Deeply revered for many thousands of years. Frankincense has perhaps the greatest association with the spiritual practice of any natural plant material on earth. In many great ancient cultures, including the Egyptian, Babylonian, Persian, Hebrew, Greek, and Roman civilizations, it has played a role in religious and domestic life. Valued as highly as gold the resin has been sought by the Kings. More recently, the essential oil is gaining popularity with spiritual seekers and natural healers alike. What’s so unique about the rich smelling resin and it’s essential oil? And how might we use it for our own benefit?
The Olibanum Tree
The Olibanum tree from which Frankincense is extracted, upon first glance may seem rather unremarkable. It appears as a giant shrub, with many knurled branches topped with abundant slender leaves and occasionally, small white flowers. A native to northern Africa, it even looks like it belongs in the desert, growing in some of the world’s harshest conditions. When the tree’s bark is pierced with a ‘mingaf’ knife, a milky-white resin is exuded and collected; though the tree is not harmed. The resin forms droplets known as tears or pearls, which harden into the orange-brown gum known as Frankincense.
The most medicinally efficacious essential oil is possibly the “supercritical carbon dioxide” distillation of Boswellia carteri. This fancy new distillation method makes a more complex, thicker, and possibly more healing oil than the classic steam distillation. The plant does not get as heated as when processed with steam. The result is a product closer to the original in the chemical formulation. Some prominent aromatherapists who didn’t particularly care for this extraction method with other plants have given it the “thumb’s up” when used with Frankincense.
The essential oil has a very diverse set of therapeutic uses. For skincare, it is one of the best oils for mature skin. Especially skin with damaged due to overexposure of the sun. The tough, desert trees somehow belie this use. Scientific research has even “proven” the effects, by testing Frankincense extracts in skincare preparations side by side on participant’s faces. The results showed a significant improvement in skin texture and the reduction of fine lines.
You can easily benefit from this property yourself. Add four to twelve drops of the essential oil per fluid ounce to any cream or lotion you’re already using. Or if creating a new, personal aromatherapy skin care blend. Try adding the oil, alone or in combination with other essential oils, at a concentration between 1/2 and 2 percent.
Boswellia extracts (like the CO2 distillation) have found their way into many common over-the-counter pain relieving and anti-inflammatory preparations for joint and muscular pain. Natural chemicals in the oils inhibit the action of pro-inflammatory enzymes.
Frankincense essential oil in combination with other anti-inflammatory and analgesic oils can be of great support for arthritis, fibromyalgia, and other painful conditions. A blend to consider for these needs. In each ounce of carrier oil (sweet almond is fine), add 40 drops Frankincense, 40 drops Ginger CO2, 40 drops Sweet Marjoram and 40 drops Plai. Greatly reducing your pain while making you smell wonderful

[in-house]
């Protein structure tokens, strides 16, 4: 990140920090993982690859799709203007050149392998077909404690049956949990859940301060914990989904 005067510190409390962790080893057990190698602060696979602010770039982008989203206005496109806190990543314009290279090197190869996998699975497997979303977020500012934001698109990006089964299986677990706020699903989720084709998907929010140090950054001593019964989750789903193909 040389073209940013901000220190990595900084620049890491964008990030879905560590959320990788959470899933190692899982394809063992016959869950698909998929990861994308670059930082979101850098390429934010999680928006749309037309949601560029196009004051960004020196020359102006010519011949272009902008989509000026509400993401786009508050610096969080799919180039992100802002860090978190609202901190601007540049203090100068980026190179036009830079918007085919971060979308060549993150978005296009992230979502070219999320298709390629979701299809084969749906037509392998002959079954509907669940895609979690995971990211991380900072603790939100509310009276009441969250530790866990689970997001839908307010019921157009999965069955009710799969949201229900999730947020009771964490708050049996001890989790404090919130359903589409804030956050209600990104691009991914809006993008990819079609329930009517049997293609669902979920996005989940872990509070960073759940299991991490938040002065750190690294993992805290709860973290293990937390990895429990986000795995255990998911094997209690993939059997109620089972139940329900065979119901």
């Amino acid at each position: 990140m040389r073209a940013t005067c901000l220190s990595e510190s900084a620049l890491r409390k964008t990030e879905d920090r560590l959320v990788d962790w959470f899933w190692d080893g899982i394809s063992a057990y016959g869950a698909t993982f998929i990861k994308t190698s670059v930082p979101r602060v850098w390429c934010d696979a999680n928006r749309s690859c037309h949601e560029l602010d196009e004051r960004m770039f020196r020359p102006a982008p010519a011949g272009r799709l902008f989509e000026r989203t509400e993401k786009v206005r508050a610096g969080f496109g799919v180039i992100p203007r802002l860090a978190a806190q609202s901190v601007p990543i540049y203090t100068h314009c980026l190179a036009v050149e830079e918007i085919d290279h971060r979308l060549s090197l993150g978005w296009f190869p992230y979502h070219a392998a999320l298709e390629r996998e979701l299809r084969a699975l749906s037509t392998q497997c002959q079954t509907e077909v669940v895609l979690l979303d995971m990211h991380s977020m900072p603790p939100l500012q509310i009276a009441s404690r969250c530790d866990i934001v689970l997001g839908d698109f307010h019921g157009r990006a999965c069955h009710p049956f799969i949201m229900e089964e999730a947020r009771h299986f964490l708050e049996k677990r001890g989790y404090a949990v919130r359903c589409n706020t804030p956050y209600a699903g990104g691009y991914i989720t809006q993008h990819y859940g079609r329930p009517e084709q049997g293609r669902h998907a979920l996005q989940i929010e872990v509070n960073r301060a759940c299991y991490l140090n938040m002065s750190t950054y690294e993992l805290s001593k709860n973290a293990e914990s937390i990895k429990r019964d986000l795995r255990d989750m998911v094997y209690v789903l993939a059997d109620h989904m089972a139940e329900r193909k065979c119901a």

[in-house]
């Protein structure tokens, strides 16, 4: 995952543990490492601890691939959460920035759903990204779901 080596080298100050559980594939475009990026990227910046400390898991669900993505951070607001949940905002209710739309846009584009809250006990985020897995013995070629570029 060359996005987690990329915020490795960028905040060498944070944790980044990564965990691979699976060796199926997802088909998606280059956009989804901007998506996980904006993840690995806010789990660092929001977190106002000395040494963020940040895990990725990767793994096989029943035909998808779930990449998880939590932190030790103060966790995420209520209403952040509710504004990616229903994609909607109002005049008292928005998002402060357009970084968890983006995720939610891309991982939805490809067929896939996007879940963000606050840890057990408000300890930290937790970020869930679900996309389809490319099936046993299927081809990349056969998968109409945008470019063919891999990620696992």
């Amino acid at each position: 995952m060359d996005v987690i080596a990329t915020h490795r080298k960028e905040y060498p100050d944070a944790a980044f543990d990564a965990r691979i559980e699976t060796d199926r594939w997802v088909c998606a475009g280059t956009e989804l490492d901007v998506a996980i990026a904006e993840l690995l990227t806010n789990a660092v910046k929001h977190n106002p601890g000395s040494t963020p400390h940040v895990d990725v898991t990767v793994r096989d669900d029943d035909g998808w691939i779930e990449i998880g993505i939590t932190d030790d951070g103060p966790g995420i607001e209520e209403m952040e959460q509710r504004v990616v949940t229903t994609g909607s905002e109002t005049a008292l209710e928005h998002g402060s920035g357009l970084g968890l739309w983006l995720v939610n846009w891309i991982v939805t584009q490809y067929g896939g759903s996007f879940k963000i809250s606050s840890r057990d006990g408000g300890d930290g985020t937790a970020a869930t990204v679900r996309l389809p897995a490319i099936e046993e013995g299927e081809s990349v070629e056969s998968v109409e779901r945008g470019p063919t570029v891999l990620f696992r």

Perhaps the most impressive therapeutic potential of Frankincense lay in its now extensively researched anti-cancer activity. The resin and its extracts have targeted cancer cells in a number of different organs. Causing apoptosis (normal cell death, which doesn’t “normally” occur in cancer cells) to the cancerous cells, leaving healthy ones unaffected.
While treatment protocols are still a ways off, it is possible to include daily doses of Frankincense as a protective measure. The essential oil is absorbed rapidly through the skin and into the bloodstream. Small doses can also be ingested under the guidance of a natural health professional.
Using the oil in aromatherapy should not be over looked. It is just as impressive as the rest of its uses. The aroma of the carteri species has uplifting citrus and woody notes. It is an excellent antidepressant. That of the seratta is grounding and calming, lending itself to meditative use and deep introspection. Leading therapists have discussed the ability of the aroma to slow the breath. Deeper breathing allowing more air with few breaths taken.
This has interesting implications. While some physicians believe the way to measure a lifespan is the number of breaths, others believe it is the number of heartbeats. Either way, the stress-relieving effect of the oil is almost certain to lead one to better health! It’s plain to see Frankincense is a very worthwhile aromatic in the therapist’s toolkit.
With anti-aging, anticancer, antidepressant and anti-stress activity, it’s likely that the essential oil can easily find a way into your overall wellness program. You’ll likely be happier and healthier for it, and will have another valuable natural medicine to enjoy and share.